Paul Ryan: The debt ceiling increase 'will get done'
By Ashley Killough and Ted Barrett, CNN
(CNN) -- House Speaker Paul Ryan brushed off the President's tweets Thursday that criticized him and Senate Majority Leader Mitch McConnell for not getting a debt ceiling bill passed yet.
"I didn't really take it as going after me," Ryan said in an interview with CNBC.
President Donald Trump tweeted that he told the two congressional leaders to link the debt ceiling increase -- which faces a deadline at the end of September -- to a Veterans Affairs bill that recently passed with wide support.
"They didn't do it so now we have a big deal with Dems holding them up (as usual) on Debt Ceiling approval. Could have been so easy-now a mess!" Trump tweeted.
Ryan confirmed that tying the two bills together was "an option" that they were considering.
"But the VA deadline came up and we weren't able to do that then," he said.
A Senate GOP leadership aide told CNN earlier Thursday that members of the conservative House Freedom Caucus rejected the idea because they didn't want to have to vote against the popular veterans affairs bill. Members of the caucus and other "debt ceiling purists" won't support an increase unless it includes other provisions to curb government debt, like spending cuts. They "hated" the idea, the aide said.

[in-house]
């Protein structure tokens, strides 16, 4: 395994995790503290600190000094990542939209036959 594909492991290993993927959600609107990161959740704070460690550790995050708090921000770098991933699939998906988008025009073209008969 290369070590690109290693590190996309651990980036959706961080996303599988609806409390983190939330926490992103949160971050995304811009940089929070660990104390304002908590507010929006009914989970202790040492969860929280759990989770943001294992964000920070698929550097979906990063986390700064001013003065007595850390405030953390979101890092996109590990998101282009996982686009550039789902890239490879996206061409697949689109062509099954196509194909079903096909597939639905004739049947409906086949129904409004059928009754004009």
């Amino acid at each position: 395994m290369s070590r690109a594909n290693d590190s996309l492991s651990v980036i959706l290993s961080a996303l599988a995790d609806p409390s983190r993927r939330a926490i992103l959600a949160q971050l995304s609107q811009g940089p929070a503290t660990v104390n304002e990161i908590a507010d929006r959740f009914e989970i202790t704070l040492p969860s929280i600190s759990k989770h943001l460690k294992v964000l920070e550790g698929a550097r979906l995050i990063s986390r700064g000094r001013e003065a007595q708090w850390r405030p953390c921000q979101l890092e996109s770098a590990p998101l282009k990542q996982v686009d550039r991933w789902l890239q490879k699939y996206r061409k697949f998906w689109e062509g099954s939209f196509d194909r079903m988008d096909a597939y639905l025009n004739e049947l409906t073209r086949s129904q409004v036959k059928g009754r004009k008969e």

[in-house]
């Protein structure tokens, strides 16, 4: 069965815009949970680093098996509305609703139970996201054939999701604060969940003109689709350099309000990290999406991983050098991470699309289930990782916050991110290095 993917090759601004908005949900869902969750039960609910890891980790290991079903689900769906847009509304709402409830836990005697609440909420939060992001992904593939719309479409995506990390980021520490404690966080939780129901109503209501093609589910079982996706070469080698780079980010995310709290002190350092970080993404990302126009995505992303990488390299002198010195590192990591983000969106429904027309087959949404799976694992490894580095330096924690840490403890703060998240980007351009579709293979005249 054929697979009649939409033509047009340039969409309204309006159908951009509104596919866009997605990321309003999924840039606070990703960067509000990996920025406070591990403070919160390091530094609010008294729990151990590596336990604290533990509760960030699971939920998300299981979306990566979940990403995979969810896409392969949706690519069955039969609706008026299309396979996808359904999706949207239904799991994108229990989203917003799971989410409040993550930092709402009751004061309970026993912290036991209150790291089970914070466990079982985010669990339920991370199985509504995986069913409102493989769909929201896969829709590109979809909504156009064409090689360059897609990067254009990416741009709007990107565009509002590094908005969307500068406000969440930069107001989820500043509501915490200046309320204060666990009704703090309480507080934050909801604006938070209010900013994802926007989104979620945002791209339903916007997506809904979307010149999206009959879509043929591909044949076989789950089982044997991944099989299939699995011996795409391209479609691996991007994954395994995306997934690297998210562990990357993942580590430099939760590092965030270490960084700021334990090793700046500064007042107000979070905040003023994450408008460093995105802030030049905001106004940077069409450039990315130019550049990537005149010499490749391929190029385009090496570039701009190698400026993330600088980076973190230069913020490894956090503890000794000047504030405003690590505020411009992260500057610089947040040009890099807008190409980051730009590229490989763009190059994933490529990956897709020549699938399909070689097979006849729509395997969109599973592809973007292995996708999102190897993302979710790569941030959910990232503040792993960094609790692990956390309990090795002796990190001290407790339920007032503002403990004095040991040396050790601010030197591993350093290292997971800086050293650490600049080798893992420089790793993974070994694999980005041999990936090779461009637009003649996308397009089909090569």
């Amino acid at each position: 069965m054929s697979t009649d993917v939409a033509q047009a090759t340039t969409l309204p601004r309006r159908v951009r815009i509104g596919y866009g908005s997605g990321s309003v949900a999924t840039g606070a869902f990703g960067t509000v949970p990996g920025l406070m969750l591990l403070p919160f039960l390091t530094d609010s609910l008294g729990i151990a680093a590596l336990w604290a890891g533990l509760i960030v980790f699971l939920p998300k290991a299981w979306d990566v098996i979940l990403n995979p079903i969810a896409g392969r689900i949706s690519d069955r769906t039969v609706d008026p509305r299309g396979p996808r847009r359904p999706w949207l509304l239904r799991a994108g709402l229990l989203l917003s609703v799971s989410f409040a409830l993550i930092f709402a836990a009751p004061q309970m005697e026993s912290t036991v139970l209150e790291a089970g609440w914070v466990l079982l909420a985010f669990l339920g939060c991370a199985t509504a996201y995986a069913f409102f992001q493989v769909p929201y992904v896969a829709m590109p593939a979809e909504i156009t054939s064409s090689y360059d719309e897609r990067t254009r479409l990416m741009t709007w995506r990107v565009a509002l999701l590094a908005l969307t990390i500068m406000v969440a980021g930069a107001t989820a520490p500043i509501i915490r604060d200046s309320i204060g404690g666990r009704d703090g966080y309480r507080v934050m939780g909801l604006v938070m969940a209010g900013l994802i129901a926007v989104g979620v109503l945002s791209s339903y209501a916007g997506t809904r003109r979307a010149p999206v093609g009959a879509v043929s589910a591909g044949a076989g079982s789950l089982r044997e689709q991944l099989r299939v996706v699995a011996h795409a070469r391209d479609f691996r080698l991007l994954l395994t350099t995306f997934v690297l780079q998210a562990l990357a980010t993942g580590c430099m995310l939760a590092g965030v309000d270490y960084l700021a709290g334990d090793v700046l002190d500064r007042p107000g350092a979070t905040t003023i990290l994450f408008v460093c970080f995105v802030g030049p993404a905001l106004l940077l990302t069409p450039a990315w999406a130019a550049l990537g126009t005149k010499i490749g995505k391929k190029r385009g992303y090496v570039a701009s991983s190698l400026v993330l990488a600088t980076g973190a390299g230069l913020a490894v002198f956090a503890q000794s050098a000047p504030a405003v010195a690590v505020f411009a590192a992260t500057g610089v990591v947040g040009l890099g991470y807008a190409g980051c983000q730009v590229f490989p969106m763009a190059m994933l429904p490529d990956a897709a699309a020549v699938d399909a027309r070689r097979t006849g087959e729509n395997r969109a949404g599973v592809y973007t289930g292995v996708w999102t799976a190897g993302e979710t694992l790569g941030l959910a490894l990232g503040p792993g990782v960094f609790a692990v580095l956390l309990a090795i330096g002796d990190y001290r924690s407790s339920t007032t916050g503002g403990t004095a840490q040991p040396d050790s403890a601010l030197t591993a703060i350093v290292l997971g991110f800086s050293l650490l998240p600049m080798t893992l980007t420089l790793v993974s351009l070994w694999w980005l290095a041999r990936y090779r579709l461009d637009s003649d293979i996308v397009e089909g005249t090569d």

Still, Ryan has maintained that he's not concerned about the debt ceiling, a must-pass move in order for the government to avoid defaulting on loans. Earlier, after taking a tour of Boeing in Washington state, Ryan told a group of employees in a question-and-answer session that Congress will pass a bill before the country hits the debt ceiling.
"There are many different options in front of us on how to achieve that," he said. "We'll do that because this is about paying the bills we already racked up, making sure we pay our debts. We pay our debts in this country, we will continue to do so. So I'm not worried that that's not going to get done, because that's going to get done."
Congress will face a busy month in September when it comes back from recess. Along with the debt ceiling, lawmakers must pass a budget or short-term resolution and find a solution to fund the State Children's Health Insurance Program by September 30. Also big on the legislative docket this fall is tax reform.
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